The transponder usually uses its own pressure reading, not what is set in the pilot's altimeter. So to prevent cheating as you describe, it is inspected and calibrated every 24 months. Tampering with ...
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  • 4,213
13 votes

Is there a place where altitude while flying is negative?

There are several regions where you could (at least in theory) fly below sea level. For example, in the Dead Sea depression, that is the lowest stretch of land on the planet, reaching a maximum depth ...
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  • 10.4k
13 votes

What is the purpose of the leaf spring in an altimeter?

Without the spring, the capsule would tend to collapse at or below sea-level pressure-altitude. The spring opposes the high pressure. Source A variation of the principle above it to put the spring on ...
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  • 67.6k
13 votes

What is the legally accepted tolerance for altimeter errors under EASA for a VFR flight?

The relevant information is contained within ICAO Document 8168 Volume 1 Part 3 A serviceable altimeter indicates the elevation of the point selected, plus the height of the altimeter above this ...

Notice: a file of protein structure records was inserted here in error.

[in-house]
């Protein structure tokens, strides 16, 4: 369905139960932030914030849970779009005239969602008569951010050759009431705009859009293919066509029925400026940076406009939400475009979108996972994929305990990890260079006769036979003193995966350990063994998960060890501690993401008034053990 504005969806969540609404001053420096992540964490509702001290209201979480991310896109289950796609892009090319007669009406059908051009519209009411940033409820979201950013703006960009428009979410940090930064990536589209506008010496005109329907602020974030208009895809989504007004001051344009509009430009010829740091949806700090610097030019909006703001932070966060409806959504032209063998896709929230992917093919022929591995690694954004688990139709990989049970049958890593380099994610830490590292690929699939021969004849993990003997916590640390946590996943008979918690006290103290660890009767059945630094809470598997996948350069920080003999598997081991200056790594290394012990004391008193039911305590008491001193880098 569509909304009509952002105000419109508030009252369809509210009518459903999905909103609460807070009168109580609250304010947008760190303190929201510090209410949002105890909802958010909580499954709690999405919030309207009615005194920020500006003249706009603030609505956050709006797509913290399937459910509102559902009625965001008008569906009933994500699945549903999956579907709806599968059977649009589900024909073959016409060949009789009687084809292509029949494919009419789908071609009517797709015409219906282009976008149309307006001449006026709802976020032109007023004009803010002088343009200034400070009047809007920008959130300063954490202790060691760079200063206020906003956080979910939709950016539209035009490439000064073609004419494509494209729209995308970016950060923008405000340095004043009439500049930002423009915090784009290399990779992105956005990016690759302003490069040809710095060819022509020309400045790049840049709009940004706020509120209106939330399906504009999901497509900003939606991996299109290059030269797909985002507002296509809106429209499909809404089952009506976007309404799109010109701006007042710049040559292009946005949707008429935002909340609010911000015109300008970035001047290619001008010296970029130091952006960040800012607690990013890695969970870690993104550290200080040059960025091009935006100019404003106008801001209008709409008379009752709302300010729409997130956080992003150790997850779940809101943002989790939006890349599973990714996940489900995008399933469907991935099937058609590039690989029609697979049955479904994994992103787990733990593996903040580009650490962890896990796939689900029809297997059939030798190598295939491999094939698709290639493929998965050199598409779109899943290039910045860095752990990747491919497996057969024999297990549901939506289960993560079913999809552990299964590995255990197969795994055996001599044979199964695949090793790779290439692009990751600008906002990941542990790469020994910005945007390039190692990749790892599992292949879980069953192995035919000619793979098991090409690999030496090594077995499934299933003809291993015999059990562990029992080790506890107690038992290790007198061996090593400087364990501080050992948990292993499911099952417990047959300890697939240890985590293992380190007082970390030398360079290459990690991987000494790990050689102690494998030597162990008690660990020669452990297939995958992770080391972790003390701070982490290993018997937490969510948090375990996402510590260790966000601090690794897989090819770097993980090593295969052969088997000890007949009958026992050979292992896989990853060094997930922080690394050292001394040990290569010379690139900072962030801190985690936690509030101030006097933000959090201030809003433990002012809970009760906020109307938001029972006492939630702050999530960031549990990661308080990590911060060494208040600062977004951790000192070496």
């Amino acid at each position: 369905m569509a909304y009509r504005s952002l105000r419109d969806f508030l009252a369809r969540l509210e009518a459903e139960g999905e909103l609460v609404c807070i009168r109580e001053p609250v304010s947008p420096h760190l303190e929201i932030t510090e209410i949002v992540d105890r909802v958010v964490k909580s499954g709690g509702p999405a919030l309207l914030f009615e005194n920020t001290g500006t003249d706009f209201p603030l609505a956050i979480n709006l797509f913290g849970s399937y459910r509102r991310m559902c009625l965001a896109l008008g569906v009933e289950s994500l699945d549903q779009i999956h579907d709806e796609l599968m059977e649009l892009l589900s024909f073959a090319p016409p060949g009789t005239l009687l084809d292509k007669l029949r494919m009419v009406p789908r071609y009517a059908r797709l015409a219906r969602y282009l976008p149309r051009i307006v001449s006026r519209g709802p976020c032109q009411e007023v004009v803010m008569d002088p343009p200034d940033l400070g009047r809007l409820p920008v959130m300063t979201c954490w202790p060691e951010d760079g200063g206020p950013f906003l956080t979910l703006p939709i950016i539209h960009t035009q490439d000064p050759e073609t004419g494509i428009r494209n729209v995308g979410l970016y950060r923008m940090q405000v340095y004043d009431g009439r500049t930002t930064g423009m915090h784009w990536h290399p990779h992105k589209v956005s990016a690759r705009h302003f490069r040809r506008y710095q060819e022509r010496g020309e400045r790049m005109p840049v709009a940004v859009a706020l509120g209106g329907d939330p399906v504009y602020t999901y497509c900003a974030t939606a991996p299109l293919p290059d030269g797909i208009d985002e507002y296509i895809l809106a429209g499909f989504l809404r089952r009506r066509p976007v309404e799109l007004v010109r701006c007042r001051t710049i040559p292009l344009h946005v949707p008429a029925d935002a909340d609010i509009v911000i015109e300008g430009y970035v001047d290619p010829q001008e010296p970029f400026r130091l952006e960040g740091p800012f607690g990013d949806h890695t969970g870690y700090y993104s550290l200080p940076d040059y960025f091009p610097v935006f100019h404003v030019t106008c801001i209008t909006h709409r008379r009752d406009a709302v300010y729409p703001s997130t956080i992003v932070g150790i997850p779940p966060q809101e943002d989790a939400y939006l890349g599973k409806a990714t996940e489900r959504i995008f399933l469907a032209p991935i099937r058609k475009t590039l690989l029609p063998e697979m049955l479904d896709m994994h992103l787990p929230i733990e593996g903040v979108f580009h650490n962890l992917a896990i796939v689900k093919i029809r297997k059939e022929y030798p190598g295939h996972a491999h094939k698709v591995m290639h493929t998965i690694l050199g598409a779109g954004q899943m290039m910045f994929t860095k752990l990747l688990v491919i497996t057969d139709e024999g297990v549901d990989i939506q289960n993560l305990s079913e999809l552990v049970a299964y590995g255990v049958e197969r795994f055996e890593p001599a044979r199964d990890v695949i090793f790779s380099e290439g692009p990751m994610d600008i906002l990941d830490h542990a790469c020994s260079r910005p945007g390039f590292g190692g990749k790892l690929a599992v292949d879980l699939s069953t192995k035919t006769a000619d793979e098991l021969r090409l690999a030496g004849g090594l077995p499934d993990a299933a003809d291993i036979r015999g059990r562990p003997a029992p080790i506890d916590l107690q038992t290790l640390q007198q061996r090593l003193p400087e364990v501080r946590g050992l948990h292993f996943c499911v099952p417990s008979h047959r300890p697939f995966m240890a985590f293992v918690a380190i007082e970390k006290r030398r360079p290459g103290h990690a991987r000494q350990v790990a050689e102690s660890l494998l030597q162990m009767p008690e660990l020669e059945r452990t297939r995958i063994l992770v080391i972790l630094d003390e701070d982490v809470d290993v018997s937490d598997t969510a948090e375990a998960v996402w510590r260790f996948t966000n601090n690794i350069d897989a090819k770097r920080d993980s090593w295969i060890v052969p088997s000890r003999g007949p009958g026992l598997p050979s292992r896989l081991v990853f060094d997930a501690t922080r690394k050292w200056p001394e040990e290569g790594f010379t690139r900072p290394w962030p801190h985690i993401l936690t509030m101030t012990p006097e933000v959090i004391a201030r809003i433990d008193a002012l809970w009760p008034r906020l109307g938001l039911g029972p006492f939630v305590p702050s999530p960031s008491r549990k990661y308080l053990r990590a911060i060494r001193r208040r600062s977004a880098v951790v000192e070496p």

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  • 25.3k
12 votes

What is the meaning of the crosshatch marking on altimeters?

It replaces to 10 thousands digit, evidently because X9000 has been found to be easier to read than 09000 or just blank space before the 9000. That crosshatched area would also scroll to display "NEG" ...
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  • 41.7k
12 votes

How does an altimeter deal with the non-linear pressure gradient?

It uses a model called The International Standard Atmosphere (ISA) - so may be inaccurate if you don't have one of those to fly through :-)
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12 votes
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How will the altimeter read in air colder than ISA?

Air expands as the temperature increases and it compresses when the temperature decreases. image source: aviationweather.ws When it is colder than ISA, the air column is compressed and therefore ...
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12 votes
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Are altimeters calibrated to ISA geopotential altitude or ISA geometric altitude?

The TSO for Air Data Computers is TSO-C106. It specifies for the minimum performance standard "SAE Aerospace Standard 8002, Air Data Computer - Minimum Performance Standard." From AS8002: 3.6 ...